At the end of the day, over the life of a business, the profit is broadly the difference between what cash the business has earned over its life and the payments it has made over that same period. Cash in and cash out over the 1, 2, 5, 10, 20 year existence of that business.
All that accountants do is cut up that cake into neat slices, generally one year in length. We spend years training how to cut up this cake when it is basically money in less money out. HMRC get very upset if the profit is reported in the wrong period. Millions of pounds are spent on the wages and salaries of civil servants who check the results of our work, which at the end of the day might seem wholly unnecessary.
That is one view of the world and, as it would mean making me redundant, I think it is fundamentally flawed. I and all the other accountants and our staff need to earn a living after all and what else are we going to do.
So, we all probably have to accept that the accounts of your business are going to be drawn up on the current basis and thankfully, most of you will need an accountant. Accountants are masters of a black art that mystifies and bemuses so many people. We prepare the accounts and then tell you how much tax you have to pay, which in many cases does not seem to make any sense when you look at the profit (or loss) in your accounts.
We prepare the accounts, and we understand what they mean, and we may or may not get that meaning across to you. But we then go behind a veil and prepare the tax computations. You see, the accounts only tell you what accounting profit (or loss) you have made in the period.
But there are things in your accounts that are necessary to determine the profits for the period but are not allowable to tax, and there are things which are allowable to tax, which would be inappropriate to deduct when determining profitability.
The best example of this is when you buy equipment. At the moment you will probably get 100% tax relief, that is you can deduct the cost from your profit. These are your capital allowances and deducting them gives you the taxable profit. But we don’t do that in the accounts. We write off the cost of that equipment against the profits over the expected useful life of that piece of equipment. So, in the year of purchase, you will appear to be paying a lot less tax than you would expect from the accounts profit because we have deducted the full cost of the equipment in that year. In later years you will seem to be paying more tax than you would expect from the profit shown in the accounts because we are deducting the depreciation but that is not allowable for tax.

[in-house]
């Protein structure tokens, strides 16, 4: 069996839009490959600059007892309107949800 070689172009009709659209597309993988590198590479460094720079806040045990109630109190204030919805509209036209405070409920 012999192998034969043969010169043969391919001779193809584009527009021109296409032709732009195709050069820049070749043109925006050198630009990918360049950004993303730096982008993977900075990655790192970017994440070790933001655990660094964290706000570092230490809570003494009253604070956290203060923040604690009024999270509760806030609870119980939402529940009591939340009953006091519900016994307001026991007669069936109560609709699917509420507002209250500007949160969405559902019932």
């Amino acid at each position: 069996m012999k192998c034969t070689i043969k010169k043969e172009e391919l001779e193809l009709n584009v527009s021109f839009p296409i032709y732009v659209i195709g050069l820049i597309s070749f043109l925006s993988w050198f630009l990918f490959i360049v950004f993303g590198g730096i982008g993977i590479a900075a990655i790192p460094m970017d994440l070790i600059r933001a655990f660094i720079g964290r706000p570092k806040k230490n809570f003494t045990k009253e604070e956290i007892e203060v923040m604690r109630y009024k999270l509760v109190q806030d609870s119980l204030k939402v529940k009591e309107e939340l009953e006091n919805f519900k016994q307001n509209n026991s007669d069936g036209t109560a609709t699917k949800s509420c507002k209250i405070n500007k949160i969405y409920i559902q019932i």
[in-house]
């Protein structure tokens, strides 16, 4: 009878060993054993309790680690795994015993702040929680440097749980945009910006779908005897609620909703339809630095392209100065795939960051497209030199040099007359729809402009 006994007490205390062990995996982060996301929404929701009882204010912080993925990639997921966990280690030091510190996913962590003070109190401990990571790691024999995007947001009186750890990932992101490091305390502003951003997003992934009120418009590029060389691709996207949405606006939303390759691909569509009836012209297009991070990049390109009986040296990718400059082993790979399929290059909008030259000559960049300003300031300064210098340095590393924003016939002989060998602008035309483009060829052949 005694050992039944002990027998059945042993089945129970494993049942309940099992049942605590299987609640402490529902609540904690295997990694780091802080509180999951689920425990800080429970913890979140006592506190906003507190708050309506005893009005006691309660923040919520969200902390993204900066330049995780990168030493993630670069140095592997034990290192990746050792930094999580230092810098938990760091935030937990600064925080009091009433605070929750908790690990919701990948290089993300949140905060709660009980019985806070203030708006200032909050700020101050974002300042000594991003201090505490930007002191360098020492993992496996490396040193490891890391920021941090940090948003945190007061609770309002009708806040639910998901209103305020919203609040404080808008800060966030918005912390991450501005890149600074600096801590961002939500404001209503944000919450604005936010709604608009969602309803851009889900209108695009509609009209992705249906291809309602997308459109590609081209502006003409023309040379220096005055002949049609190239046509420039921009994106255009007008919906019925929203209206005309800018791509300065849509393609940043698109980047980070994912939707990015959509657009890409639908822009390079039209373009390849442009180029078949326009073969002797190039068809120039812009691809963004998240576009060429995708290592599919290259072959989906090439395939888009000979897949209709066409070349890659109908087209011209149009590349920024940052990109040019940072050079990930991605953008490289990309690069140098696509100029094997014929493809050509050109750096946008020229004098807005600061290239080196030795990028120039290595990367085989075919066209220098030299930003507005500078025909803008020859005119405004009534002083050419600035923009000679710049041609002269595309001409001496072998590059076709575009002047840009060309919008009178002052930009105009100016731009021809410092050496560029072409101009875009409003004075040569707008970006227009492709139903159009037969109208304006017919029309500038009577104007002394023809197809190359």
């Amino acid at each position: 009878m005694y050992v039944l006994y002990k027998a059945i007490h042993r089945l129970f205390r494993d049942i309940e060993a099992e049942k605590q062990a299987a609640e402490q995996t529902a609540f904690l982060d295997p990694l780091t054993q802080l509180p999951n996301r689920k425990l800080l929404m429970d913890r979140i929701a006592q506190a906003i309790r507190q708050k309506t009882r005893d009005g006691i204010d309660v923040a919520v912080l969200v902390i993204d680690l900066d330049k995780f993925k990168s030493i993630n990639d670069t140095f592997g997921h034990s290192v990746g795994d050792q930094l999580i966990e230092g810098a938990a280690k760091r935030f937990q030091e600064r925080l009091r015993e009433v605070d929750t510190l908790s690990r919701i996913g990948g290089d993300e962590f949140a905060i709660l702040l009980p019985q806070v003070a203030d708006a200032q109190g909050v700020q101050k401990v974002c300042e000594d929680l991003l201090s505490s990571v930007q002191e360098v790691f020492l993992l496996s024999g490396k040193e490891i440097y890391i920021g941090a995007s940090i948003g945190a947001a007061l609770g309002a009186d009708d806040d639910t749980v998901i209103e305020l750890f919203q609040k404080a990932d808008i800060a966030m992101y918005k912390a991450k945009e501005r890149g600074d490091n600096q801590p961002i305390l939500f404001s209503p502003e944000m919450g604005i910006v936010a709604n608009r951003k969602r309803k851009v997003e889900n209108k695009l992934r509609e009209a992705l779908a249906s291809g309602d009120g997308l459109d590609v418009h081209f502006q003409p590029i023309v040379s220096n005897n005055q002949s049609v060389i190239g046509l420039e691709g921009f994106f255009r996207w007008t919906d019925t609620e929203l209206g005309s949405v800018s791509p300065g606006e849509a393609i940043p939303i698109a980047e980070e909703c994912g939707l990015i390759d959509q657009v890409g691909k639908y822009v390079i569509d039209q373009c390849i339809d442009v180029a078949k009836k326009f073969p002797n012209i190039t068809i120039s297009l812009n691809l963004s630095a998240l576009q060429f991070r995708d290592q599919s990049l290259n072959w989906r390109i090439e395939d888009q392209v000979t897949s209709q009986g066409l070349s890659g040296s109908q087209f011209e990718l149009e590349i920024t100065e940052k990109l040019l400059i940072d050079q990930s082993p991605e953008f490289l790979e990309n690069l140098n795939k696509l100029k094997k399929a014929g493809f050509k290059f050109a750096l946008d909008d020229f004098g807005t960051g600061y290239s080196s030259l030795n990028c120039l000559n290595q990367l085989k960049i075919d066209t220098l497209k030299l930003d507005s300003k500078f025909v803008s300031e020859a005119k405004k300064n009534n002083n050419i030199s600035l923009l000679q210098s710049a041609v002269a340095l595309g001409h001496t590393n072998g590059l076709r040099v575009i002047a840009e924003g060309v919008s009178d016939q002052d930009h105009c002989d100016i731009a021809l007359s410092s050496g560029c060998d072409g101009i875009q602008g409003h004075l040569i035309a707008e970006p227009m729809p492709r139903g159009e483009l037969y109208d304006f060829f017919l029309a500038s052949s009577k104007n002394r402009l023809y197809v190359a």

This is the simple explanation. The rules on capital allowances are ridiculously complex. No wonder people view us as masters of a black art. Then there are the assets you might buy that do not qualify for any allowances or deductions. Most buildings are a good example, although some do qualify in whole or in part for some capital allowances.
All this happens largely out of sight. You get the accounts and the tax bill and you just have to trust that we know what we are doing. You do not see all the time we spend juggling allowances and reliefs trying to get your tax to the least that we can. You do not see the complexity of the programmes we run. You get a set of accounts and a tax return and all you need to do is approve them. It is in the shadowy world away from the gaze of anyone that we actually earn our keep. And it’s also in this technical fog that corners can be cut, or claims missed and no one is any the wiser. If we take shortcuts, our invoice might be less, but your tax may be higher, You would be happy with the first and probably just accept the tax that was due. That’s not how we operate.
A few years ago, we ran a tax challenge. The challenge to anyone who was not already a client, and therefore paying the least amount of tax anyway, was that if we could not reduce your tax by at least £100, we would give you £100 in cash. We never paid out anything. Cash is largely a thing of the past these days but if you want to see what we can do to reduce your tax bill, why not get in touch. The first meeting is always free and you never know what we might find.
So, back to my wizardry and potions, back to the dark world of the black art of accounting. If you want to see what spells we can conjure up for you, give us a call.
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Alan E Long
The Long Partnership